Editorial – Issue 58, Autumn 2002
By Steve Kelly
From Issue 58, Autumn 2002
You didn’t really believe all that “early Autumn issue” bollocks, did you? Oh dear, so sorry about that. I’m trying to sort out a new flat, and I was waiting for a decent sequence of home matches to sell the fanzine. Those are my excuses, make of them what you will. Numerous people are kind enough or can be bothered to write articles for me, so the least I can do is make sure their thoughts appear marginally closer to the date on which they were written. A kewpie doll goes to the first person who spots the words “shame about that JFK”. Next issue will be out sooner, that’s a promise (yes, the same one I always make – trust me for once!).
On the pitch, it’s been a case of so far so good. The league position is healthy, and the Champions League hopes improved after the 5-goal pounding of an awful Spartak Moscow side. It’s almost ten years to the day they were outplaying us. Whether that’s down to our improvement or their decline, you can’t really tell. Probably both. In fact, that’s the story of our season – good results, but can you really gauge what level we’re at because of the opposition’s weaknesses?
Our ‘performances’ against the only class sides we’ve faced so far (Arsenal and Valencia) were dreadful, and the fixture list’s been kind to us. It’s almost as if we were allowed another crack at the pre-season, only this time we’ve changed the quality of opponents: no Real, no Lazio, just the recently-promoted and the usual relegation fodder. Chelsea are the highest side we’ve faced, and after their Norwegian embarrassment you can hardly say they’re playing at full pelt. No doubt they’re saving that for us on the last day of the season!
One thing than has been good, that Houllier can be praised for (about bloody time – readers) is the change in style. True to his word, Liverpool have often played with more “self expression” as he puts it. We put on a show against Spartak. Yes, they were pitiful, but a year ago we wouldn’t have played that way. The run of games where we conceded late equalisers was unfortunate, but the performances (especially against the Geordies) were usually exciting.
I’ll admit there was one time when I was wary of Houllier’s tendency to meddle and that was at Maine Road. Coming off the back of a 20-shot draw against Basle, he went back to Plan A for City. Having bored everybody shitless, we legged it out of there with a 3-0 win! Gerard would certainly have considered going back to his tried and trusted methods after the end-to-end madness at Bolton, and I await the performance against Leeds with interest and not a little dread. The Owen situation has also been strange. I was convinced that he would revel in a Liverpool side that created chance after chance after chance, but when has he really looked like Europe’s top player? At Maine Road, where we barely created anything! I’m just hoping it was all down to bad luck, and not that Michael relishes our style of the last two seasons. It may suit him, but a lot of Liverpool fans hate watching it.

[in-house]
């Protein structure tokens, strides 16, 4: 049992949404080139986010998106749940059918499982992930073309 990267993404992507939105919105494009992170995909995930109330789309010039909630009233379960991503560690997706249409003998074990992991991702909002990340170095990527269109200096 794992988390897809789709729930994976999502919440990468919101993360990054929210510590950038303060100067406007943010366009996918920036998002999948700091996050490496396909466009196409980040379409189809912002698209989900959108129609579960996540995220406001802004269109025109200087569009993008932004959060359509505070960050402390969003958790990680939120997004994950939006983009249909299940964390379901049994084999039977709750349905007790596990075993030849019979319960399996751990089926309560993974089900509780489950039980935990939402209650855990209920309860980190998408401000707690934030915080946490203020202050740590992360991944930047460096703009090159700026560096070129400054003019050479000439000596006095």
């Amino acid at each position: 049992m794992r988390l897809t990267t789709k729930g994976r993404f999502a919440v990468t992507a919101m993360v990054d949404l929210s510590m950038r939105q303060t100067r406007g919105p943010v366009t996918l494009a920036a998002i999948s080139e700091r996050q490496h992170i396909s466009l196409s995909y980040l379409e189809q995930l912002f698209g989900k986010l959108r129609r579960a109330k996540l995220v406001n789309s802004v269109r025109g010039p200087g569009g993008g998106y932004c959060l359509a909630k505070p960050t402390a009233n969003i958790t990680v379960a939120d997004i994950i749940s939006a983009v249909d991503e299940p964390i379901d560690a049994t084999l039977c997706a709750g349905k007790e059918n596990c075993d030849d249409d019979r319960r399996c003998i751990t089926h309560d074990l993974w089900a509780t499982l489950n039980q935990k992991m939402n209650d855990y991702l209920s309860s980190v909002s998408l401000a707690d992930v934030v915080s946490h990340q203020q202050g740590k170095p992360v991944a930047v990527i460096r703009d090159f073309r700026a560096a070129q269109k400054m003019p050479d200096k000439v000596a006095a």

Reading the diary, one recurring theme is Gerard’s tendency to blow his own trumpet. I’ve got to be honest and say this is really pissing me off at the moment. Maybe it’s his time as the French national coach and his early days here that have made him so defensive, but he talks some shite sometimes. When Diouf got two, “oh no-one could see why I was signing him”. Well, yes we could. None of us saw him before the World Cup perhaps, but once he’d torn the back out of France most of us were excited at the prospect. This contrasted sharply with his attitude after Valencia, when El Hadji was almost disowned. Yes, the Echo did a snidy stitch-up with Gerard’s words, but it was Houllier’s selection that was at fault to begin with.
There’s been a catalogue of similar statements; Henchoz the unsung hero (“I know what he is worth”), “I never doubted Owen” (just dropped him and subbed him on numerous occasions) and the worst was that crap about Baros. ‘Outing’ his staff over their assessment of Milan (which he must have shared at some point if he’d thought about selling him) was uncalled for. Had there been a man as strong as Sir John Smith still at the club, he might have been told in no uncertain terms that this verbal diarrhoea had to stop.
I’ve got a feeling he’ll carry on regardless, though. More difficult challenges lie ahead, but we’ve overcome the first couple of months of the season with just a few jitters – and without Michael Owen on top form. Optimism seems justified, but as ever I’ll keep mine under wraps until we’ve won one or two matches that I didn’t think we would. My face would crack if I smiled, anyhow.
Maine Road was a chilling experience, because of that horrendous ‘ditty’ about Shipman. The club and Echo seem to be playing the “ignore them, they’ll soon get bored” card, which worked so well with Goodison’s bigots of course. In the end, Everton were forced to make a stand anyway as the racism (especially the song about Heskey) got totally out of hand at their away games. I suppose it’s not very likely that the grisly choir who sang about the terrible tragedy in Hyde with such gusto can actually read, so the only thing I can think of is to urge all decent Reds to sing “Liverpool” at the top of their voices whenever this motley crew feels the urge to drag this club down into the gutter with them. Think of our own bereaved families, and the pain they’d feel if anyone ever sang “one David Duckenfield”.